Sadly, these restrictions are just another blow dealt to the operators of Special Facilities seeking to attract the increasingly discerning tourist in a market already suffering the effects of swine flu and the global financial crisis.


1 Being: Sanctuary Cove Resort, Royal Pines Resort, Hope Island Resort, Kingfisher Bay Resort, Laguna Whitsundays Resort and the Sheraton Mirage Port Douglas Resort.

2 Queensland, Parliamentary Debates, Legislative Assembly, 4 August 2009, 1372-1373 (Peta-Kaye Croft, Parliamentary Secretary for Emergency Services and Member for Broadwater).

3 Queensland, Parliamentary Debates, Legislative Assembly, 19 May 2009, 303 (Stirling Hinchliffe, Minister for Infrastructure and Planning and Member for Stafford).

4 Refer: Integrated Planning Act 1997 for planning and development and the Body Corporate and Community Management Act 1997 for regulating bodies corporate management.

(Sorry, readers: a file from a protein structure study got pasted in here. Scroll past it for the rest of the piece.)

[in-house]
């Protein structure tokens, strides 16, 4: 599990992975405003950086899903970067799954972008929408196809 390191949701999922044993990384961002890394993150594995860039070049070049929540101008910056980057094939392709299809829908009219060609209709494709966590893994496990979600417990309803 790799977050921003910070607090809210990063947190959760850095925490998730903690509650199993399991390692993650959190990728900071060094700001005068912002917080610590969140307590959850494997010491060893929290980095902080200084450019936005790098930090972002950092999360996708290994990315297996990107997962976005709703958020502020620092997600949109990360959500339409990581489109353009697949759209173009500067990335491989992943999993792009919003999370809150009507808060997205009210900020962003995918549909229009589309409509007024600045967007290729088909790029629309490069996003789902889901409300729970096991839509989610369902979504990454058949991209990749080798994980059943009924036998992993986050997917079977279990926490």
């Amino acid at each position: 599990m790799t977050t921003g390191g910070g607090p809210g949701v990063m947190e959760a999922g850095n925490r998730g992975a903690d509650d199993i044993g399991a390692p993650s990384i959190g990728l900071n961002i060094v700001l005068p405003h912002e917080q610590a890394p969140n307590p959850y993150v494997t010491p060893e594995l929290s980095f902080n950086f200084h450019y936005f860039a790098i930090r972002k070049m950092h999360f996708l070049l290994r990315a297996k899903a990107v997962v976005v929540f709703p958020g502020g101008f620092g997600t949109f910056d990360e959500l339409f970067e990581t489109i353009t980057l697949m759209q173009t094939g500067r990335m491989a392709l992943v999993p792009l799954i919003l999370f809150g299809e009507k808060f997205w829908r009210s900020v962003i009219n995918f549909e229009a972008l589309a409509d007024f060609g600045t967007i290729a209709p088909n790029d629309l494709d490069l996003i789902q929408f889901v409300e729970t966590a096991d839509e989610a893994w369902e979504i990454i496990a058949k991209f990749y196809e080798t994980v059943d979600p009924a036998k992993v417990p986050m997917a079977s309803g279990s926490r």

5 Explanatory Notes, Resorts and Other Acts Amendment Bill 2009 (Qld) 2.

6 Queensland, Parliamentary Debates, Legislative Assembly, 4 August 2009, 1376 (Jan Jarratt, Parliamentary Secretary for Employment and Economic Development and Member for Whitsunday).

7 On the assumption that licensees will receive extended trading hours approval between 12 midnight and 5am and between 9am and 10am under Division 7, Part 3 of the Liquor Act 1992.

8 Under Division 7, Part 3 of the Liquor Act 1992.

9 Resorts and Other Acts Amendment Act 2009, s53.

10 Liquor Act 1992, ss62 & 67B.

11 Liquor Act 1992, s63.

12 Refer Liquor Act 1992, ss149 & 153 prior to the amendments made by Liquor and Other Acts Amendment Act 2008, s53. Refer also: Good Earth Hotels Australia v SPHC Australia Ltd and Sun Australia [2001] QSC 28; Goodearth Hotels Aust (Gold Coast) Pty Ltd v SPHC Australia Limited & Anor [2001] QCA 545 and SPHC Australia Limited and Centra Hotels Management Pty Ltd v Good Earth Hotels Australia (Gold Coast) Pty Ltd [2001] QSC.

13 Liquor and Other Acts Amendment Act 2008, s4.

14 Liquor Act 1992, s3(a)-(b).

15 Liquor Act 1992, ss62 & 67B.

The content of this article is intended to provide a general guide to the subject matter. Specialist advice should be sought about your specific circumstances.